The Columbus Blue Jackets nearly pulled off a miraculous comeback tonight, but they'll board their flight back to Ohio one point shy of a perfect road trip. Here are five key takeaways from tonight's overtime loss.
Wrong Call, Torts
Sergei Bobrovsky is the world’s best goalie on any given day – and he’s been particularly hot as of late. Add to that a playoff race that’s coming down to the wire and a schedule with two off-days coming up, it’s tough to find a reason to sit him in a winnable game.
John Tortorella apparently found one, though.
In a surprise move, it was Joonas Korpisalo got the start in net for the Jackets. He did not fare well. Korpisalo faced 26 shots and let in five of them, including a couple of particularly soft goals.
The Canucks aren’t great, but no game in this league is a gimme – and a team in the Jackets’ spot needs to fight for every available point. Bobrovsky has routinely given the Jackets a chance to win, even when the offense doesn’t show up. Korpisalo didn’t do that tonight, and it took a miracle just to salvage a point.
Success… On The Man Advantage?!
The Blue Jackets have been one of the league’s best even strength teams – especially of late – but they were surprisingly outscored 5-0 at even strength tonight by a bad team.
The fifth came in overtime off the stick of Alexander Edler, but the silver lining is that the Jackets took a huge step towards fixing a season-long problem in order to get it to that point. All four goals tonight came on the man advantage – two of them on standard power plays and two more at 6-on-5, with Korpisalo out for the extra skater.
While the 6-on-5 goals are a bit of an anomaly, the power play looked great, particularly on this bomb from the point by Seth Jones, set up by an absolute gem of a pass from Cam Atkinson.
The power play has been a huge issue for the Jackets, who have been at or near the bottom of the league in that area all year long, but with a potential playoff matchup against the Penguins looming, having a power play that can generate scoring is going to be vital.
Speaking of those goals…
That was one hell of a comeback, even if it didn’t result in two points.
It’s not often that you see a team get two goals with the extra skater on, but that’s precisely what the Blue Jackets did tonight, and just 16 seconds apart, to boot.
To come up just short, though, is a rough result. Still, there’s no quit in this team – and that’s a great thing to know with the playoffs looming.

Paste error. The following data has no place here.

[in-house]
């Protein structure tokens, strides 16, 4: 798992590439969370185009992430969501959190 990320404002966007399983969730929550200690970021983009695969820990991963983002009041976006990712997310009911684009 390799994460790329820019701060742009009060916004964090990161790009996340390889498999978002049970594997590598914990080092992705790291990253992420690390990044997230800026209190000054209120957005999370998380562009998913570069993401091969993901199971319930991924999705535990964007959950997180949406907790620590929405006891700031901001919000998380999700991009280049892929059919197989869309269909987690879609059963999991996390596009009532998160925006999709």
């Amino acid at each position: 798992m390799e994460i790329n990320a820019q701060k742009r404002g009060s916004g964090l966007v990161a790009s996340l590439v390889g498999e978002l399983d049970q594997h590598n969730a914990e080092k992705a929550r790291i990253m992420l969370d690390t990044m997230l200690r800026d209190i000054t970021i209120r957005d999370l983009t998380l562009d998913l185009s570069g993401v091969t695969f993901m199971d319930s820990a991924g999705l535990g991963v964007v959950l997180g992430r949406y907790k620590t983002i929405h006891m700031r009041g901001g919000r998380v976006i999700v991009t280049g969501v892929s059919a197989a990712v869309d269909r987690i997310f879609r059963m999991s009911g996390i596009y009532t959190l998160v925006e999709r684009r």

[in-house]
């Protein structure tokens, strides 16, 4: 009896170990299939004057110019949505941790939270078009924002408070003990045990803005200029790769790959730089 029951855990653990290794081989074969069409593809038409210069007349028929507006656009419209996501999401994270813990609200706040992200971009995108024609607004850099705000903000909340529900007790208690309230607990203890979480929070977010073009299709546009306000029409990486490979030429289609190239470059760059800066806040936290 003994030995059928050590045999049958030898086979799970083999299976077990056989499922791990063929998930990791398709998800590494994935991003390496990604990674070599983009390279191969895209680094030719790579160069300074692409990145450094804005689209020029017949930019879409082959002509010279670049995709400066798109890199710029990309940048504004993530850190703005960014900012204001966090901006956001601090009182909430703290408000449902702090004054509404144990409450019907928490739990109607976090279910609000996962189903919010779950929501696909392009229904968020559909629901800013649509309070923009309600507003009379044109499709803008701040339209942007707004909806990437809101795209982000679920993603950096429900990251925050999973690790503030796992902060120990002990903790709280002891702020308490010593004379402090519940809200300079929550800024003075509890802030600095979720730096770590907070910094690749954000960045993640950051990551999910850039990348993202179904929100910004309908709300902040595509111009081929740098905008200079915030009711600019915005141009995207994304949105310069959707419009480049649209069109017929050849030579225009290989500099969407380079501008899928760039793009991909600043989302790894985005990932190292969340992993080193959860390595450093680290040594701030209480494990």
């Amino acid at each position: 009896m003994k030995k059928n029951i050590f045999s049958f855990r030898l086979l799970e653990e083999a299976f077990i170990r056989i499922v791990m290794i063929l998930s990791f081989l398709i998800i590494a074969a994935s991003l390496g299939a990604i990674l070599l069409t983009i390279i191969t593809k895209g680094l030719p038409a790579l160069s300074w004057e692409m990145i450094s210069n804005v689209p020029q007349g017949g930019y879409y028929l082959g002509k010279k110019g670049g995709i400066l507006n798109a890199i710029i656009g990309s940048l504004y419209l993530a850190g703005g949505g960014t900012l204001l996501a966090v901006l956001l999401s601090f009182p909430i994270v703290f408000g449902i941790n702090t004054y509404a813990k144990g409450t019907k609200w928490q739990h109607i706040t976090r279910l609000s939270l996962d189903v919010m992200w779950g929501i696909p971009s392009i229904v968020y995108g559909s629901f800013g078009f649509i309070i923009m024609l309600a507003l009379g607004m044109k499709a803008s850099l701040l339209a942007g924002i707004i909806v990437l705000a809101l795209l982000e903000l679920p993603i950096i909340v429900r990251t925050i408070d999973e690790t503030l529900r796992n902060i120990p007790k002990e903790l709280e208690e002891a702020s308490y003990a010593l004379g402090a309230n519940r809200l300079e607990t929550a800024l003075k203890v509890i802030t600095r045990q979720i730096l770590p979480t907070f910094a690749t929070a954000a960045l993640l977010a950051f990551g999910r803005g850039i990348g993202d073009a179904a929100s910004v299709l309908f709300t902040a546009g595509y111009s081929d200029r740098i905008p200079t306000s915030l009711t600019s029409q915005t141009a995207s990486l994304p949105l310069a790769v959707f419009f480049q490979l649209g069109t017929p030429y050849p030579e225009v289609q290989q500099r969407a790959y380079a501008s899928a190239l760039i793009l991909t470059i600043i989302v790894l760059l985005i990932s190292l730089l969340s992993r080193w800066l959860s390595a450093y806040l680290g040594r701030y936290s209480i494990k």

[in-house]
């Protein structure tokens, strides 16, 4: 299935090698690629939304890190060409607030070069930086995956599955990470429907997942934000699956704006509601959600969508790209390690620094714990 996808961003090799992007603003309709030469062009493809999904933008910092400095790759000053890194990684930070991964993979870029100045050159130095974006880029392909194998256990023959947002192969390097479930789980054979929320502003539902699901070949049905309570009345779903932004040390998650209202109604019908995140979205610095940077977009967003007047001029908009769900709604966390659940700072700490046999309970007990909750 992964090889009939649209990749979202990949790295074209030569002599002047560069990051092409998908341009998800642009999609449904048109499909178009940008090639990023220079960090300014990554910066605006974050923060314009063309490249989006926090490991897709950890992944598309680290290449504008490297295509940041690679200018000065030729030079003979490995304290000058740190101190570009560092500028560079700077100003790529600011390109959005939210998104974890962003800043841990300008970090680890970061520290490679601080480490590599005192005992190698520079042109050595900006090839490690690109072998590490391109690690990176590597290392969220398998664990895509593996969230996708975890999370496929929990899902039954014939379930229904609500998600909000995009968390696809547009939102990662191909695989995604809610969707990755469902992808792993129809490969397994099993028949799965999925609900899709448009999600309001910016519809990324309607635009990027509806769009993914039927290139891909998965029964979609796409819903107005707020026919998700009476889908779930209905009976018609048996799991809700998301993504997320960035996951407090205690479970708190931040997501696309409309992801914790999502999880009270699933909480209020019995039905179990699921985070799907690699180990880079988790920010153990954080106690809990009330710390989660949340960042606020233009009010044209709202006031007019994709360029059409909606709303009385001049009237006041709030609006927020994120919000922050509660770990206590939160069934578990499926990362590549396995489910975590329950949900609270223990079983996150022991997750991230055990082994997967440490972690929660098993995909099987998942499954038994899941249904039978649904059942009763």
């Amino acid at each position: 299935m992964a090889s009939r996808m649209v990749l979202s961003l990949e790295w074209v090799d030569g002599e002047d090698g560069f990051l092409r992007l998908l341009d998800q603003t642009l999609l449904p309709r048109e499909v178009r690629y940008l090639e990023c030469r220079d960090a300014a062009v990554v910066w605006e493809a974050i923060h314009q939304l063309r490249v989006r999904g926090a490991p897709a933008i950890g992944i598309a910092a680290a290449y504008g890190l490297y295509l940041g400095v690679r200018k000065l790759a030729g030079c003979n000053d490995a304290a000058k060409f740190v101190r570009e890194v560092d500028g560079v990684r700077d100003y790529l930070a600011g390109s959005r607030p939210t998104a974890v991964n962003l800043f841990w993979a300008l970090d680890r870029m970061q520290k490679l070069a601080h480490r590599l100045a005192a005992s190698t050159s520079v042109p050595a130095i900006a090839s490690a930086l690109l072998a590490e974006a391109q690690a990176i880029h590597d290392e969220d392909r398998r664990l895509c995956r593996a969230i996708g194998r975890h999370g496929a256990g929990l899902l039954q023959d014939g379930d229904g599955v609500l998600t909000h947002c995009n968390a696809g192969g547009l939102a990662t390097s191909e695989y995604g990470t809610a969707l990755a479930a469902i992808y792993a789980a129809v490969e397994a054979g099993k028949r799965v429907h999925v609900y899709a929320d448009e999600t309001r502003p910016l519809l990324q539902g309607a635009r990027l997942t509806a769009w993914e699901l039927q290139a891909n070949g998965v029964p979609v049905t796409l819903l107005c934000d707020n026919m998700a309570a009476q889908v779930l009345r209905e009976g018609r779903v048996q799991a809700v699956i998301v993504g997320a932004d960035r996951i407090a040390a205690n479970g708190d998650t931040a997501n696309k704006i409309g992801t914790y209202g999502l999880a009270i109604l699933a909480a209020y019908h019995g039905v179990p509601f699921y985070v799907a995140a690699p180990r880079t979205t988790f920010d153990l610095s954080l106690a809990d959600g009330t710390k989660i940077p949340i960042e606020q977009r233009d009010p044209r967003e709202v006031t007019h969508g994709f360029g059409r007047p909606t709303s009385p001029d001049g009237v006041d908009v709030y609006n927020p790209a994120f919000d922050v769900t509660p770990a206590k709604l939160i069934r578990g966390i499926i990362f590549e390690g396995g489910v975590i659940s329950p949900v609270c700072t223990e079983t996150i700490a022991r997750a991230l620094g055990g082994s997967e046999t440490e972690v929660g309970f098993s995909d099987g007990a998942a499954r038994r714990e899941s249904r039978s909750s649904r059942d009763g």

When the Blue Jackets claimed Jussi Jokinen a couple of months ago, the move was met with optimism that he could reclaim some of the success he’d had in Florida, Carolina and Pittsburgh. Things didn’t exactly go that way, as he recorded just one assist and failed to score a goal in 14 games with Columbus.
He tripled that output tonight against Columbus.
Jokinen – now on his fourth team of the 2017-18 campaign – joined the Canucks along with Tyler Motte in the Thomas Vanek. In 11 games with Vancouver, he’s put up a 3-5-8 line.
Hell hath no fury like a Jokinen scorned.— 1st Ohio Battery (@1stOhioBattery) March 31, 2018
No reason to regret trading Jokinen, who wasn’t productive in Columbus and helped bring a huge deadline add in Vanek to the club, but seeing a player who the Jackets just cut ties with light them up a few weeks later stings in its own way.
The Blue Jackets don’t have a Sidney Crosby or an Evgeni Malkin, but they’re getting superstar-level contributions from their two most important skaters.
Seth Jones (1-3–4) and Artemi Panarin (0-4–4) put in herculean efforts tonight, having a hand in all four Blue Jackets goals and continuing stretches of unbelievably hot play. Jones’ goal gave him a share of the league lead for goals by defensemen, and he shattered James Wisniewski’s franchise record for single-season points by a defenseman in the process. He now has 54 points, topping the previous record of 51.
Panarin’s been no slouch, either, now with 77 points on the year. This ties his career high, set two years ago when he won the Calder Trophy – and there are still three games to play.